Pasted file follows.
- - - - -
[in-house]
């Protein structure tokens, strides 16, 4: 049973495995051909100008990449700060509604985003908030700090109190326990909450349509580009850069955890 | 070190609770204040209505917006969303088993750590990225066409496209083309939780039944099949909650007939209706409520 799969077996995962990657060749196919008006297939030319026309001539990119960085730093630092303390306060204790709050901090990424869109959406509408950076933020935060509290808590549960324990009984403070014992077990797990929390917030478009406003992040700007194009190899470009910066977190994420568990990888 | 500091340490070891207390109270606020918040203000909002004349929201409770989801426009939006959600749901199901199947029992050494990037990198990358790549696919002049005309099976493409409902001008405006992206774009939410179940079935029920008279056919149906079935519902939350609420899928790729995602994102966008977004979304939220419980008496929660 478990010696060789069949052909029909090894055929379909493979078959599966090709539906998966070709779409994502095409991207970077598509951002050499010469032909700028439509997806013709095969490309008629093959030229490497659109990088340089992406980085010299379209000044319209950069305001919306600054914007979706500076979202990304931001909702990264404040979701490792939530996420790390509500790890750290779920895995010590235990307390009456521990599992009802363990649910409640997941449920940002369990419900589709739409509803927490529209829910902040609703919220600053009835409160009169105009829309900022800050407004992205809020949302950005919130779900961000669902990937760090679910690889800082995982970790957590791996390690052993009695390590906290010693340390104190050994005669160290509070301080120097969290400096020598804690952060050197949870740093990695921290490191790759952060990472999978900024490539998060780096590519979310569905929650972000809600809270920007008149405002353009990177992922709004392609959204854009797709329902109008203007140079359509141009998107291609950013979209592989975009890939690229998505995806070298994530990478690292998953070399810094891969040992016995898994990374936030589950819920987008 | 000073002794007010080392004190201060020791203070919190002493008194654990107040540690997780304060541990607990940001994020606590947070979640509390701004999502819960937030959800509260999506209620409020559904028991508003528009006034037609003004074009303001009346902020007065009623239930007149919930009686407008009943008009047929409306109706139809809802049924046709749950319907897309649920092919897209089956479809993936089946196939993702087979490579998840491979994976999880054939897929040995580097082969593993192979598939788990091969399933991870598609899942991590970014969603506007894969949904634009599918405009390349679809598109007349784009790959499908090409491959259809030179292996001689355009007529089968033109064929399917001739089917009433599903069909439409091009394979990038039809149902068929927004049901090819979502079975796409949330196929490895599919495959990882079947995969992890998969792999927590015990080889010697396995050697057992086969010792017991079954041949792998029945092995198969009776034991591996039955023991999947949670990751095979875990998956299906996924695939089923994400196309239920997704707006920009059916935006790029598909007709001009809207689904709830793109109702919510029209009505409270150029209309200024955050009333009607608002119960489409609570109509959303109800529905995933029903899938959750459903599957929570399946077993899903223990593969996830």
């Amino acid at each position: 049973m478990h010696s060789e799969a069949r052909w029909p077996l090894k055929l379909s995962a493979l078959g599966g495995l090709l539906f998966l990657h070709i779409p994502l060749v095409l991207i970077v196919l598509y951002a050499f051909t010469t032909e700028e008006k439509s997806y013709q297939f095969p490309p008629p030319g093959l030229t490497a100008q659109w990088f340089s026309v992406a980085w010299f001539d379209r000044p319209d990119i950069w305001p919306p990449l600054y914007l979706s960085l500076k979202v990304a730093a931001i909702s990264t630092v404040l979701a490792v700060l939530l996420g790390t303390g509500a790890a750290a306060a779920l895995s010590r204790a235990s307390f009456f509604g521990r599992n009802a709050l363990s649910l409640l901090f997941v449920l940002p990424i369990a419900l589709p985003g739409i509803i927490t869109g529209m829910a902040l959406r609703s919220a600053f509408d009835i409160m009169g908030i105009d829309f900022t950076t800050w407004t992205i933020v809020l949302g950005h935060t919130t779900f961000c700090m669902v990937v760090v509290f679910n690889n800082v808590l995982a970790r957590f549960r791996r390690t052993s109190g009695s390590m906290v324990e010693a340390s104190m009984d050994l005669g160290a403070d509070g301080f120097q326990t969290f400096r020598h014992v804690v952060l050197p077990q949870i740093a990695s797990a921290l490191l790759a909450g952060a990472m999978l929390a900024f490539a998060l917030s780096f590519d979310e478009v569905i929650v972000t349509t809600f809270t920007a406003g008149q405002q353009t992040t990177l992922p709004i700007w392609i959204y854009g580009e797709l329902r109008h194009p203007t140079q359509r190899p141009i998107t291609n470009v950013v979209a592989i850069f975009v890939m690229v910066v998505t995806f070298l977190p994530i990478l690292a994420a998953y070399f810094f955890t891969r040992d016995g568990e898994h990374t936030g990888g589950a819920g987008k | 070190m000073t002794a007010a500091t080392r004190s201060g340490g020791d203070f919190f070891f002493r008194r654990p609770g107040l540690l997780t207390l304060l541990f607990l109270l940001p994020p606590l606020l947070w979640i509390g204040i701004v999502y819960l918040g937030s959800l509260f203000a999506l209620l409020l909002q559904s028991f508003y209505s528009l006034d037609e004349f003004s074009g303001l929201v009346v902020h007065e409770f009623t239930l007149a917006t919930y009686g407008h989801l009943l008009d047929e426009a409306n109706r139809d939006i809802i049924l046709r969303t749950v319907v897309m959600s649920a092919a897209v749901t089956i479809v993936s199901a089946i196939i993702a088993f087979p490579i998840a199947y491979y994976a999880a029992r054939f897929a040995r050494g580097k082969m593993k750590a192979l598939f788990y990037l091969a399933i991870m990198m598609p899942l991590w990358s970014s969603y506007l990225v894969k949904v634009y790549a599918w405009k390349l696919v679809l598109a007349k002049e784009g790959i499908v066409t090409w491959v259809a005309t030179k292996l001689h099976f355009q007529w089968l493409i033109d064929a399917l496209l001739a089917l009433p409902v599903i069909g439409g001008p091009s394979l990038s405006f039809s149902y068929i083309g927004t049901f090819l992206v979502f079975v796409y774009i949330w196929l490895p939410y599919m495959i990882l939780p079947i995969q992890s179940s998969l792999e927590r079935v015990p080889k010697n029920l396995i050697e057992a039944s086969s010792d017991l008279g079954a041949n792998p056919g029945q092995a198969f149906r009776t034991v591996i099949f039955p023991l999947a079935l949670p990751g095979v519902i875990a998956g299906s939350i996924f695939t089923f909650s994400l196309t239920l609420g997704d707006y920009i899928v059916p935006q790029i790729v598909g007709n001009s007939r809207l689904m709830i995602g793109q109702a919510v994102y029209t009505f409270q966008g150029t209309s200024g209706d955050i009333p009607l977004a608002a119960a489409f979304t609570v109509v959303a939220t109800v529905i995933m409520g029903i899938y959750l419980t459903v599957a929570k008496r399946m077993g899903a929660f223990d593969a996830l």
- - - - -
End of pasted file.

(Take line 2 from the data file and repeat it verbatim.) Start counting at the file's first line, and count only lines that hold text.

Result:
């Protein structure tokens, strides 16, 4: 049973495995051909100008990449700060509604985003908030700090109190326990909450349509580009850069955890 | 070190609770204040209505917006969303088993750590990225066409496209083309939780039944099949909650007939209706409520 799969077996995962990657060749196919008006297939030319026309001539990119960085730093630092303390306060204790709050901090990424869109959406509408950076933020935060509290808590549960324990009984403070014992077990797990929390917030478009406003992040700007194009190899470009910066977190994420568990990888 | 500091340490070891207390109270606020918040203000909002004349929201409770989801426009939006959600749901199901199947029992050494990037990198990358790549696919002049005309099976493409409902001008405006992206774009939410179940079935029920008279056919149906079935519902939350609420899928790729995602994102966008977004979304939220419980008496929660 478990010696060789069949052909029909090894055929379909493979078959599966090709539906998966070709779409994502095409991207970077598509951002050499010469032909700028439509997806013709095969490309008629093959030229490497659109990088340089992406980085010299379209000044319209950069305001919306600054914007979706500076979202990304931001909702990264404040979701490792939530996420790390509500790890750290779920895995010590235990307390009456521990599992009802363990649910409640997941449920940002369990419900589709739409509803927490529209829910902040609703919220600053009835409160009169105009829309900022800050407004992205809020949302950005919130779900961000669902990937760090679910690889800082995982970790957590791996390690052993009695390590906290010693340390104190050994005669160290509070301080120097969290400096020598804690952060050197949870740093990695921290490191790759952060990472999978900024490539998060780096590519979310569905929650972000809600809270920007008149405002353009990177992922709004392609959204854009797709329902109008203007140079359509141009998107291609950013979209592989975009890939690229998505995806070298994530990478690292998953070399810094891969040992016995898994990374936030589950819920987008 | 000073002794007010080392004190201060020791203070919190002493008194654990107040540690997780304060541990607990940001994020606590947070979640509390701004999502819960937030959800509260999506209620409020559904028991508003528009006034037609003004074009303001009346902020007065009623239930007149919930009686407008009943008009047929409306109706139809809802049924046709749950319907897309649920092919897209089956479809993936089946196939993702087979490579998840491979994976999880054939897929040995580097082969593993192979598939788990091969399933991870598609899942991590970014969603506007894969949904634009599918405009390349679809598109007349784009790959499908090409491959259809030179292996001689355009007529089968033109064929399917001739089917009433599903069909439409091009394979990038039809149902068929927004049901090819979502079975796409949330196929490895599919495959990882079947995969992890998969792999927590015990080889010697396995050697057992086969010792017991079954041949792998029945092995198969009776034991591996039955023991999947949670990751095979875990998956299906996924695939089923994400196309239920997704707006920009059916935006790029598909007709001009809207689904709830793109109702919510029209009505409270150029209309200024955050009333009607608002119960489409609570109509959303109800529905995933029903899938959750459903599957929570399946077993899903223990593969996830």